States may now pass laws that restrict abortion rights and criminalize the act of assisting individuals who seek an abortion. Some states have existing laws in place that ban some forms of abortion—laws that became or will become effective because federal authority over abortion was removed.

Employers need to be aware of the state laws they must abide by in relation to:

  • Assisting employees who are seeking an abortion;
  • Covering abortions under group health plans;
  • Covering abortion-related travel expenses to a jurisdiction where abortion is legal;
  • Granting leave in the case of abortion; and
  • Applying provisions of the Pregnancy Discrimination Act.

Group health plan benefits are tax-free to the extent that the medical care meets the requirements of Internal Revenue Code Section 213. The care does not need to be medically necessary, but it must be legal. Therefore, in some states, the care would have to be medically necessary to be covered as a tax-free benefit.

Fully insured medical plans must abide by state insurance laws. Self-funded plans are governed by the Employee Retirement Income Security Act (ERISA), which generally preempts state law. Litigation will likely ensue to determine the viability of the federal preemption over state laws related to abortion.

Employers should be aware that under the Pregnancy Discrimination Act, they may not take adverse employment action against an employee for having or considering an abortion, nor for the employee’s decision not to have an abortion. Under the Family and Medical Leave Act (FMLA), employees may be eligible to take protected leave for abortion-related care if their healthcare provider determines that they have a qualifying serious health condition.

How:

  • Consult with legal counsel to determine the interplay of the federal, state, and local employment laws that could affect your employees.
  • Review your health care benefits and leave policies; revise as needed.
  • Monitor for developments in related legislation in the states where you operate.

Additional Resources:

Dobbs v. Jackson Women’s Health Organization

Planned Parenthood of Southeastern Pennsylvania v. Casey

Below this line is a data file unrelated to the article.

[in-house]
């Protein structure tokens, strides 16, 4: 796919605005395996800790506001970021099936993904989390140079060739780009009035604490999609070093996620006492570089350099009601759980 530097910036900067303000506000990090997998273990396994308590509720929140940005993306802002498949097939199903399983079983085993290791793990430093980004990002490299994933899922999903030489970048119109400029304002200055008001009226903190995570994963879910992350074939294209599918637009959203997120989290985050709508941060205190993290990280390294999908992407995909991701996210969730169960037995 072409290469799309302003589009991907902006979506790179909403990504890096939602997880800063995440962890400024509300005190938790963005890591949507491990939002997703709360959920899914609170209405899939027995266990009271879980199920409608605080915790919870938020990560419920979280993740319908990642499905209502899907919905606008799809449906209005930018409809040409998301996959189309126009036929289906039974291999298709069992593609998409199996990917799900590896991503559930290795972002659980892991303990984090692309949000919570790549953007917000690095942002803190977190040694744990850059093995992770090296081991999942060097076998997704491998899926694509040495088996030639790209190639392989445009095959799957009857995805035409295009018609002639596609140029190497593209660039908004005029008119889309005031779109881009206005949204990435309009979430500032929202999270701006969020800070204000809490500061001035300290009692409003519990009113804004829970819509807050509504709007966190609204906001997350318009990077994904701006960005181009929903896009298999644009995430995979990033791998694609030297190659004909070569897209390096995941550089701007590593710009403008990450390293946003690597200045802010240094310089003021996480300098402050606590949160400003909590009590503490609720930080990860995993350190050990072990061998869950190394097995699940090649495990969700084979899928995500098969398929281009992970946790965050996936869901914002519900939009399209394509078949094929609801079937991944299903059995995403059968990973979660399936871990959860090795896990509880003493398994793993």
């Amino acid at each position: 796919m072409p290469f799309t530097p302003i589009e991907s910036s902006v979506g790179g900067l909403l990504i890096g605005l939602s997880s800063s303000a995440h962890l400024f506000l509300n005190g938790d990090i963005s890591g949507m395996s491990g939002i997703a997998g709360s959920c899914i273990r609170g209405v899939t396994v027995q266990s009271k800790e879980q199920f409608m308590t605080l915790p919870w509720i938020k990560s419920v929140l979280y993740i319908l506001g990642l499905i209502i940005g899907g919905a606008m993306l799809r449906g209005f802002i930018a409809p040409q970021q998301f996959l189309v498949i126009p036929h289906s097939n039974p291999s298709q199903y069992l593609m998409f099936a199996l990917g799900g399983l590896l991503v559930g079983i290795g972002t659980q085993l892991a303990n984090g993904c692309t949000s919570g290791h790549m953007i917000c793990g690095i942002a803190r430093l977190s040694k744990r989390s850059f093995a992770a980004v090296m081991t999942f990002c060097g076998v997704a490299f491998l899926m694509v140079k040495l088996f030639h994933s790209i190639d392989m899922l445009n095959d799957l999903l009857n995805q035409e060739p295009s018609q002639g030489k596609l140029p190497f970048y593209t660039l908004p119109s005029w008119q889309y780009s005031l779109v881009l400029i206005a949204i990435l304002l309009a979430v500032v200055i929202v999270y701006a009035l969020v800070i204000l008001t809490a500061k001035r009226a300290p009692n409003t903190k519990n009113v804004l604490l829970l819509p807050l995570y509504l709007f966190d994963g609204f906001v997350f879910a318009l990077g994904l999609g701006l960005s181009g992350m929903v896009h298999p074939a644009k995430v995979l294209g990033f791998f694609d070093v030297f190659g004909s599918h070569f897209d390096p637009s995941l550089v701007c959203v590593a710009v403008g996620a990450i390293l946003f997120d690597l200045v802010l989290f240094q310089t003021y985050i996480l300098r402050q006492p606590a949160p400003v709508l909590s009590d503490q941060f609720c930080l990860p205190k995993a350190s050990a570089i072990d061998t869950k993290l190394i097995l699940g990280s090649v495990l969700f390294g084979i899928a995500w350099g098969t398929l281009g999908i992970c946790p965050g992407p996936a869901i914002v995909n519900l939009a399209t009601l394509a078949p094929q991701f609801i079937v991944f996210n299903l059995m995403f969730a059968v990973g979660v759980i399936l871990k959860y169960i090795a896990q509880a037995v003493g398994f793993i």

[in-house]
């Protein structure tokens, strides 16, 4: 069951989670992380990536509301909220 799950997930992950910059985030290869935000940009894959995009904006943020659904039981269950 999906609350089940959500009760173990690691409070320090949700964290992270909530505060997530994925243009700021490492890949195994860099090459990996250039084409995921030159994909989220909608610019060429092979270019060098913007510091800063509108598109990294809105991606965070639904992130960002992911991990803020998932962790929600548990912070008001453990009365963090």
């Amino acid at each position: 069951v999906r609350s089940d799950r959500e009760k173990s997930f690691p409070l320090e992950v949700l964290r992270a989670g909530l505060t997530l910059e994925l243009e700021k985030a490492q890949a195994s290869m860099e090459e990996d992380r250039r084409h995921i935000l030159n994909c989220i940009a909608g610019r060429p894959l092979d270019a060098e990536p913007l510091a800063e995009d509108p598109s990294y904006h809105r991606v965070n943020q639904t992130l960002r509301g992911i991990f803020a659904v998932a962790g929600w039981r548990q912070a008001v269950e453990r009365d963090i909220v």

Roe v. Wade

Due August 29: OSHA Seeking Comments on Proposed Rule for Lead Exposure in General Industry, Construction

Who: General Industry and Construction employers

When: Public Comments due August 29

What: In the June 28 edition of the Federal Register, OSHA announced it is seeking comments on blood lead levels that would require the medical removal from work and returning to work. The agency is also looking for input on:

  • Medical surveillance, like triggers and blood lead monitoring frequency
  • Exposure limits
  • Other provisions including PPE, housekeeping, hygiene, and training

Currently, OSHA’s rules state that medical removal from work must occur when blood lead levels are 60 micrograms/deciliter or more for general industry and 50 micrograms/deciliter or more for construction. In order to return to work, the individual must have a blood lead level of less than 40 microgram/deciliter.

Comments can be submitted on regulations.gov.

KPA will continue to monitor this issue and provide updates and recommendations accordingly.

U.S. Supreme Court Overturns Roe v. Wade

Who: All employers

When: Effective immediately

What: On June 24, 2022, the U.S. Supreme Court ruled in the matter of Dobbs v. Jackson Women’s Health Organization. With this decision, the court upheld Mississippi’s legal restrictions on abortion and overturned Roe v. Wade (1973) and Planned Parenthood of Southeastern Pennsylvania v. Casey (1992). The ruling states that the U.S. Constitution does not confer a right to abortion and returned authority to govern the matter to individual states.